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Stock Market: Diwali effect...

Nov 21, 2001

Considering the start to Samvat 2058 -- BSE Sensex gained 5.4% in two trading sessions -- we undertook a study to identify whether the traditional new year sparked a 'feel good factor' among investors leading to a rise in the markets. Consequently, did entering the market at Diwali time lead to super-normal returns. As the study dug deeper it seems to have come upon few interesting insights. Taking Diwali day, as 'day 0' the one month, point-to-point return does not seem to show a trend to support any schemes for beating the street. In fact, going by probability, the chances are one will lose money on this long strategy, as the Sensex declined on 6 out of 10 occasions over the past decade. Also, the difference between rise and fall is too small to support a shorting strategy. Hence, there does not seem to be a 'Diwali effect'.

Taking even a three-month window period does not seem to support the theory. Although, the results have reversed, with the markets rising, point-to-point, on 6 out of ten years. The past three year data, however, seems to suggest such a trend developing. But two out of the three years were part of the 18 month bull frenzy, which led to the Sensex crossing 6,000 levels in February '00. The start to this rally was in October '98. The sell off in 2000, also peaked in October leading to a subsequent run-up to Budget '02 before breaking of the scam.

Event (Diwali) Day '0' Preceding 1 mth Subsequent 1 mth Subsequent 3 mths January effect** Budget effect** 1st Half Feb***
1991 1,918.0 8.2% -2.1% 19.3% 20.6% 31.1% 5.9%
1992 2,987.2 -8.3% -14.4% -14.4% 2.5% -1.1% -1.5%
1993 2,786.4 2.8% 24.0% 40.4% 19.4% 8.6% -2.4%
1994 4,303.7 -0.8% -5.1% -15.5% -7.9% -5.4% -3.7%
1995 3,486.2 1.2% -15.5% -16.9% -5.7% 15.7% 20.8%
1996 3,080.3 -1.5% -9.1% 11.8% 9.6% 8.0% 5.8%
1997 3,803.2 -2.5% -6.1% -15.2% -11.9% 12.3% 7.0%
1998 2,853.3 -7.7% 3.9% 12.8% 8.5% 2.5% 0.0%
1999 4,650.5 -6.3% 4.6% 17.7% 4.0% 4.6% 11.5%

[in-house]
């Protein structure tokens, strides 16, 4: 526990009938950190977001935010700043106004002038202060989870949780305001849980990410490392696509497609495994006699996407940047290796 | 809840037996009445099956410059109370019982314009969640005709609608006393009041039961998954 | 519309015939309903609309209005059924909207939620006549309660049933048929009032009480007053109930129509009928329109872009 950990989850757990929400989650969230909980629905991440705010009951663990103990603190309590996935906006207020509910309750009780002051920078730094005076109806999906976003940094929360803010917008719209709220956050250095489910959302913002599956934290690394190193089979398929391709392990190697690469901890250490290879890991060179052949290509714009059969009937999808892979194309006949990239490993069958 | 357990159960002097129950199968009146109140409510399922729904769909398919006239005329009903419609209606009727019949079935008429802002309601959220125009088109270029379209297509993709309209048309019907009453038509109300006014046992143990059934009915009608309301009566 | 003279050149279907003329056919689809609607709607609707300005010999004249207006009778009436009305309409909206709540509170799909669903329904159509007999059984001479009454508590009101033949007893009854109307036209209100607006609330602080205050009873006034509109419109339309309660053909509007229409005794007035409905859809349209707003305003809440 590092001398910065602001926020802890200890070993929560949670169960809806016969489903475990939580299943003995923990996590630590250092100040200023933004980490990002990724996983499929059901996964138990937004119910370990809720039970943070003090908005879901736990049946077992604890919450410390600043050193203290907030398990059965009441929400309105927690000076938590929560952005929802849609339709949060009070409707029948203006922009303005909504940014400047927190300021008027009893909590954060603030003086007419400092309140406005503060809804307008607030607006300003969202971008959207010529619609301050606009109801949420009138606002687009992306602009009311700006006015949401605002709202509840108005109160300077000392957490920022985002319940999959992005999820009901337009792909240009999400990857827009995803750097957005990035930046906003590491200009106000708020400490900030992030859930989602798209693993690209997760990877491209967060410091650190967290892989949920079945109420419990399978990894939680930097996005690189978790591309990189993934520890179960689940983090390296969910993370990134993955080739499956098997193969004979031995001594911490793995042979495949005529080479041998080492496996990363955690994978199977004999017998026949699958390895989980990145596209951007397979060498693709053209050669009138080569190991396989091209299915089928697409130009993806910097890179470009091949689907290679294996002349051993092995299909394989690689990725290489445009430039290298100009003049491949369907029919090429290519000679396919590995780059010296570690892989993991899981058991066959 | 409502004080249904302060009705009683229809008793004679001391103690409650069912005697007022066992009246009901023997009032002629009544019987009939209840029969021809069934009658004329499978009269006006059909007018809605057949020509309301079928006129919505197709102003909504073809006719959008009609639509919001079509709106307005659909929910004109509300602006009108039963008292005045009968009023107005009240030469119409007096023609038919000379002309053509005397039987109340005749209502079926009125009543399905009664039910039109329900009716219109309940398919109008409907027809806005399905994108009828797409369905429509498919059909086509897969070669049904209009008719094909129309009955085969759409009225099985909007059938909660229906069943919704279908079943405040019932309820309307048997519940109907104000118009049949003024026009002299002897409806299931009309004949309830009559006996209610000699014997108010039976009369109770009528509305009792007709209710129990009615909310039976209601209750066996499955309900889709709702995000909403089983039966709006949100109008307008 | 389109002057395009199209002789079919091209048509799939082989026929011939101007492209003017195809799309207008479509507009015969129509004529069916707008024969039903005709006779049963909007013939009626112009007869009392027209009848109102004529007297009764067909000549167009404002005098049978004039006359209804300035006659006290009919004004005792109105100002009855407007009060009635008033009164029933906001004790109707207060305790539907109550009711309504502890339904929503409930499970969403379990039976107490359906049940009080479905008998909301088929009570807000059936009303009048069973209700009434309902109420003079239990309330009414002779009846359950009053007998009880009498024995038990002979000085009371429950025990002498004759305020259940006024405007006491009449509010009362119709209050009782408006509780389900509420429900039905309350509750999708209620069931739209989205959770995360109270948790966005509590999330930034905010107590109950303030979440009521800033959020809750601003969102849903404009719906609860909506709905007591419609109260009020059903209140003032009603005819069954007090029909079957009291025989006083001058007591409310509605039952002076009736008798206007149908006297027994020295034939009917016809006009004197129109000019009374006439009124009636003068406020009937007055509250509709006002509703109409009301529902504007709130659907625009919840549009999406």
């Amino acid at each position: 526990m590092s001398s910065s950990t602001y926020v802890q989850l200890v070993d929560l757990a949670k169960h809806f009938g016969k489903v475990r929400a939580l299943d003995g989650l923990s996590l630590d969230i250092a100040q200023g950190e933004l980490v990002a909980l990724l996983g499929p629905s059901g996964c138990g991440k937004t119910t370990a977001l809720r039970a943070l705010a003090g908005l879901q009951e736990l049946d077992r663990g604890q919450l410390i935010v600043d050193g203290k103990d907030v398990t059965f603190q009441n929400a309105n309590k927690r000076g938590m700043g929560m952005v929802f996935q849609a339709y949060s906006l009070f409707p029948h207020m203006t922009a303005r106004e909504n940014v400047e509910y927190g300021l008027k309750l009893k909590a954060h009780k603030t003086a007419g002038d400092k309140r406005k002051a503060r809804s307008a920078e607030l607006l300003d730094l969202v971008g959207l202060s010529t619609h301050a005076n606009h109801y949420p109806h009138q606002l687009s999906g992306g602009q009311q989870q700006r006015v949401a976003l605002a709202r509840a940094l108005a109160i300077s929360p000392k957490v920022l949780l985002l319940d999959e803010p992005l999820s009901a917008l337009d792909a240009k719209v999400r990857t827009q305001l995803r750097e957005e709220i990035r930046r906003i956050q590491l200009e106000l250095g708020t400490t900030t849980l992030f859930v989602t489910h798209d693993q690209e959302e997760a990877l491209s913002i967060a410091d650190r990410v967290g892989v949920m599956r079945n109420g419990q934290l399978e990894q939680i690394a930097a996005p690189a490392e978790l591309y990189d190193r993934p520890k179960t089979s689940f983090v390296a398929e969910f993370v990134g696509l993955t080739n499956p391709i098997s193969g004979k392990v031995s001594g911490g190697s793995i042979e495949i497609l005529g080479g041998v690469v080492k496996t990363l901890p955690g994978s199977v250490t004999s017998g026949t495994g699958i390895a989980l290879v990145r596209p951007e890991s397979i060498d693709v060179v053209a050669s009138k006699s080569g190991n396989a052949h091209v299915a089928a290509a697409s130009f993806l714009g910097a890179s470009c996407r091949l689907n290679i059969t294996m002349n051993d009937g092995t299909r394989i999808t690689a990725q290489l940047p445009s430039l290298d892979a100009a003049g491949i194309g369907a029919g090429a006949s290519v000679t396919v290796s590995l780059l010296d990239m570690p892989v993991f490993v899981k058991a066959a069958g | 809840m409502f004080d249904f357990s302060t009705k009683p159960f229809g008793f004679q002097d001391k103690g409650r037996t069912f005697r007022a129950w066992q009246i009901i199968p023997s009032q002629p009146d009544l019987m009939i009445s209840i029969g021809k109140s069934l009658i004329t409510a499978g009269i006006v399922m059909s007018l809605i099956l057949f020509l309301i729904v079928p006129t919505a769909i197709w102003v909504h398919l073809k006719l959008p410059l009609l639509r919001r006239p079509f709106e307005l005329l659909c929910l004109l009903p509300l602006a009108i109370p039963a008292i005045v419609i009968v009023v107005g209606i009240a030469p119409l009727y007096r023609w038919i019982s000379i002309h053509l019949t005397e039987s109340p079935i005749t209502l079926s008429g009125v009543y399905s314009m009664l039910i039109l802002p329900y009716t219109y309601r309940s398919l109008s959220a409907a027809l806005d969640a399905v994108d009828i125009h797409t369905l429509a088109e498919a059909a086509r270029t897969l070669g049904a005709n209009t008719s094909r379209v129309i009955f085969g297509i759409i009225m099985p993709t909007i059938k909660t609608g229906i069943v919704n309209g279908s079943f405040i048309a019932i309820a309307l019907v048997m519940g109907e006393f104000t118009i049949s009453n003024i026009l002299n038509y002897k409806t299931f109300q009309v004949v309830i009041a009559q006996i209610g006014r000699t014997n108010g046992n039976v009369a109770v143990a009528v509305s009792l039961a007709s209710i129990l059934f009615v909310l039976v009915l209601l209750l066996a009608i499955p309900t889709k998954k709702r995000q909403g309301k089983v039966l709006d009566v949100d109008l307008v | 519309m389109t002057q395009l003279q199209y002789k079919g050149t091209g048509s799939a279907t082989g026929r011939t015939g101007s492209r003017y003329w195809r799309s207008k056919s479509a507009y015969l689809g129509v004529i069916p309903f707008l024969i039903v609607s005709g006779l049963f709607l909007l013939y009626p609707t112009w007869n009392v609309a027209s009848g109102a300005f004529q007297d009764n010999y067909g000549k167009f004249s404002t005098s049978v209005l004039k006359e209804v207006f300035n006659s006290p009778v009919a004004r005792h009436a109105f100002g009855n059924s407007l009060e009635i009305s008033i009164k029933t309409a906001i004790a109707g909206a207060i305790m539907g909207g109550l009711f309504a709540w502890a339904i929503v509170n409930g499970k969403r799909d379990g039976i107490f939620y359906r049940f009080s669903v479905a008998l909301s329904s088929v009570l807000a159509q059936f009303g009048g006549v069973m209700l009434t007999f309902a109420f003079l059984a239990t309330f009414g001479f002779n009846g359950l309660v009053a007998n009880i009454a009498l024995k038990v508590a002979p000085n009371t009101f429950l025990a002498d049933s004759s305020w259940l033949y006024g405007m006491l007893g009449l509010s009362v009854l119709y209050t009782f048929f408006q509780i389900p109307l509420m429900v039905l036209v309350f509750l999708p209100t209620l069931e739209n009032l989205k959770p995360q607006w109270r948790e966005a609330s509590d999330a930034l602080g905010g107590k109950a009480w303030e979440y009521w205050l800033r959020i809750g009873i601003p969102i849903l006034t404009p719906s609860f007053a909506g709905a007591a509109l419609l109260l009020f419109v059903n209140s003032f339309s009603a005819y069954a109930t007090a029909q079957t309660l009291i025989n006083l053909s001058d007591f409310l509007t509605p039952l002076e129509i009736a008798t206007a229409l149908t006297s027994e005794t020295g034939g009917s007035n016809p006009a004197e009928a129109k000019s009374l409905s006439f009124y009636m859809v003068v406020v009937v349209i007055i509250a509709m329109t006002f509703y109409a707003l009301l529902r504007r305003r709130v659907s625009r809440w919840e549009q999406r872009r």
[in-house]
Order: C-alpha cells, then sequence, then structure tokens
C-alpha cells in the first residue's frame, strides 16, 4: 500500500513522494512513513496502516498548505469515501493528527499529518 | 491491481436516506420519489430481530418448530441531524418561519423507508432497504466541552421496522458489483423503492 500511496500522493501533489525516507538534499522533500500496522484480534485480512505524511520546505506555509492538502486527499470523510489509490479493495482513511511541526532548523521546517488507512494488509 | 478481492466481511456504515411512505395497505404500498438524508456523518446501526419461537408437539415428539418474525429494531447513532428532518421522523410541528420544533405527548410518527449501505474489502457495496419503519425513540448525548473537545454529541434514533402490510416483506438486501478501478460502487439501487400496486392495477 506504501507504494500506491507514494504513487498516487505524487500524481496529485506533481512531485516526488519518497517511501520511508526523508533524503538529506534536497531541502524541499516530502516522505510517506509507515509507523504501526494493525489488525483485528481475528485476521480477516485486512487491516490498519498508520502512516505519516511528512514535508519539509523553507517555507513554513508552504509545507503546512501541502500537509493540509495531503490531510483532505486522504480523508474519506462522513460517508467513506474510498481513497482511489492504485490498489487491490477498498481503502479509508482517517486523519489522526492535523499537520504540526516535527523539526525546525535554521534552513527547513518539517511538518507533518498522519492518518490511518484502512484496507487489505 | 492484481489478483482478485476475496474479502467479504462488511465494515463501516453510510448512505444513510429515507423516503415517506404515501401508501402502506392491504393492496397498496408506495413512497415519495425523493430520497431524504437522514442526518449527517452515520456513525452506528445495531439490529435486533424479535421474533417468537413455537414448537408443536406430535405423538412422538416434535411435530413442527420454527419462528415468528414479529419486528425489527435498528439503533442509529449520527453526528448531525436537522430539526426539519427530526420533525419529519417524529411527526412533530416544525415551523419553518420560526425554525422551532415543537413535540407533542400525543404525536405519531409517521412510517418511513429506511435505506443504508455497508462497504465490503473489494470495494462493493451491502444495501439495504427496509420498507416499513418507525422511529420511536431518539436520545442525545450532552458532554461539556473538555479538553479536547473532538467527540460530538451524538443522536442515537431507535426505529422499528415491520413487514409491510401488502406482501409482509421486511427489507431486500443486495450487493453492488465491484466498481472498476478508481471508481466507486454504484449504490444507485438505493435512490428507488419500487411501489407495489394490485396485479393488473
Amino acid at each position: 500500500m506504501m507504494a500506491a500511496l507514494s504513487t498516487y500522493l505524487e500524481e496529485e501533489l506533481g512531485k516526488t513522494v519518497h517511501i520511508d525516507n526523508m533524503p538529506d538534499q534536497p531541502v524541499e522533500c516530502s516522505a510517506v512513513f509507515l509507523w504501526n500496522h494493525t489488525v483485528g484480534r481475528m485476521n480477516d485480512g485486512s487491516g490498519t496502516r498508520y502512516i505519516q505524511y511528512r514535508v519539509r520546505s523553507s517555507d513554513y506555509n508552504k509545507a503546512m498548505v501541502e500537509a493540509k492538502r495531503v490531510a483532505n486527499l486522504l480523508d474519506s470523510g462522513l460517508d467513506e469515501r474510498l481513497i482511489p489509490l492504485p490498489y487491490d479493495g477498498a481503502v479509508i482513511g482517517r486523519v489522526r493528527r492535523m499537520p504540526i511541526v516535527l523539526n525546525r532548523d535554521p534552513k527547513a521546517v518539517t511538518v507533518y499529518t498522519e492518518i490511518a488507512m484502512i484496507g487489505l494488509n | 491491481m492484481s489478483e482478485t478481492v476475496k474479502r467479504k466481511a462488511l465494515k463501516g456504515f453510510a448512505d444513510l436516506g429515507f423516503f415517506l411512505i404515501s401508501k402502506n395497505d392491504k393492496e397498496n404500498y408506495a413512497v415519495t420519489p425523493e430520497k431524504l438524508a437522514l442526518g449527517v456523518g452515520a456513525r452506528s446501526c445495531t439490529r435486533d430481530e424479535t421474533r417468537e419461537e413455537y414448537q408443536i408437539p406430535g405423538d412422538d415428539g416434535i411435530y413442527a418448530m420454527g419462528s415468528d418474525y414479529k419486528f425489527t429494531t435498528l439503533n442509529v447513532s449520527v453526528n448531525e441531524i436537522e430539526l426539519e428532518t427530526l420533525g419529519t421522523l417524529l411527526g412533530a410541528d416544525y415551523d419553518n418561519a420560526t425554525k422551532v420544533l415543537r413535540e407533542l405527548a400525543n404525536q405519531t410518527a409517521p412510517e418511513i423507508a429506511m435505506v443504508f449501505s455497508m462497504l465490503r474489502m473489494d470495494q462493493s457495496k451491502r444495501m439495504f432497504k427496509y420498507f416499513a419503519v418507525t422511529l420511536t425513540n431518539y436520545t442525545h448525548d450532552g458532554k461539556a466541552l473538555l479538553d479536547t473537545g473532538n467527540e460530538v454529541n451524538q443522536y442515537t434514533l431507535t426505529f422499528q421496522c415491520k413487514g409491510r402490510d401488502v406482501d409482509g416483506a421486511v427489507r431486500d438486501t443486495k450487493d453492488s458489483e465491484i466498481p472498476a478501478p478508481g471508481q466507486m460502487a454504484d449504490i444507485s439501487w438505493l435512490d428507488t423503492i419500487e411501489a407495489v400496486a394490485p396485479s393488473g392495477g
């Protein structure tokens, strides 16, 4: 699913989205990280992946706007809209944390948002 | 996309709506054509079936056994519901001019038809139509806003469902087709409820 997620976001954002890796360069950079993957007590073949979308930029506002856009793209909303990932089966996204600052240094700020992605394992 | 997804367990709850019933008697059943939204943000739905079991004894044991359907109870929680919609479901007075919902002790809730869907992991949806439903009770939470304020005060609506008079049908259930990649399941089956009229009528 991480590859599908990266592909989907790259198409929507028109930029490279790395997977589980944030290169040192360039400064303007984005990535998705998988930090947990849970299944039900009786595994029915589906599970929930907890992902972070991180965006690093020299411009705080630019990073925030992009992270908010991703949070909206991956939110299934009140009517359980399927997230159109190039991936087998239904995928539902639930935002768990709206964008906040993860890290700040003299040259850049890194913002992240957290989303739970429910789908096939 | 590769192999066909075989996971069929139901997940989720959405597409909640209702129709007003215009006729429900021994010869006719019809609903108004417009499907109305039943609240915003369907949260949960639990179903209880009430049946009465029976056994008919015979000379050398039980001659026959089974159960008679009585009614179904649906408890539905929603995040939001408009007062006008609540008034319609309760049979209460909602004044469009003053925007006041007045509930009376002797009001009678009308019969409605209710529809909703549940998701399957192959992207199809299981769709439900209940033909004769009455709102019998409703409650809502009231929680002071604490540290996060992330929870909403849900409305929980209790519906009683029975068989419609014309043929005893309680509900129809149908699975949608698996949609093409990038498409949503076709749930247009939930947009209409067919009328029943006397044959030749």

2000 3,757.2 -8.1% 5.6% 12.7% 8.9% -1.8% 2.5%
2001 3,113.0 5.8% - - - - -
* All returns are point to point ** one month performance *** Performance in Feb 1st half # Last three columns pertain to following year

We delved deeper to identify whether the reversal in results for the 3 month window was also due to a 'January effect'. The study seems to indicate that there is no such thing as 'January effect'. Again the trend in the past three years is due to the reasons mentioned above.

With all this number crunching why not a little more and that seems to have yielded some return. What we term the 'Budget effect'. Sensex performance in the month of February has yielded above average returns. Only on two counts out of ten in the past decade (not including 2001) did the Sensex decline during the concerned period. The trend could be attributed to investors building positions prior to the budget, which is announced on the last day of February. Even in 2001, the Sensex rose by 2.5% in the first half of the budget month. Performance in calendar year '00 & '01 suggests that the Sensex declined in the latter half of February. This is due to investors attempting to bail out -- booking profits -- at higher levels leading to the eventual sell-off.

By the very nature of markets and assuming a large number of participants read this article, the 'Budget effect' is progressively going to get difficult to take advantage off. In the coming year, we may see the Sensex rise in January, as investors attempt to exploit the 'Budget effect'. And, consequently, fall in February, as participants hurry to lock-in superior returns. But, if markets are efficient no investor can consistently earn superior returns, as no trend can persist on a sustained basis. Therefore, soon, there will be no 'Budget effect'.

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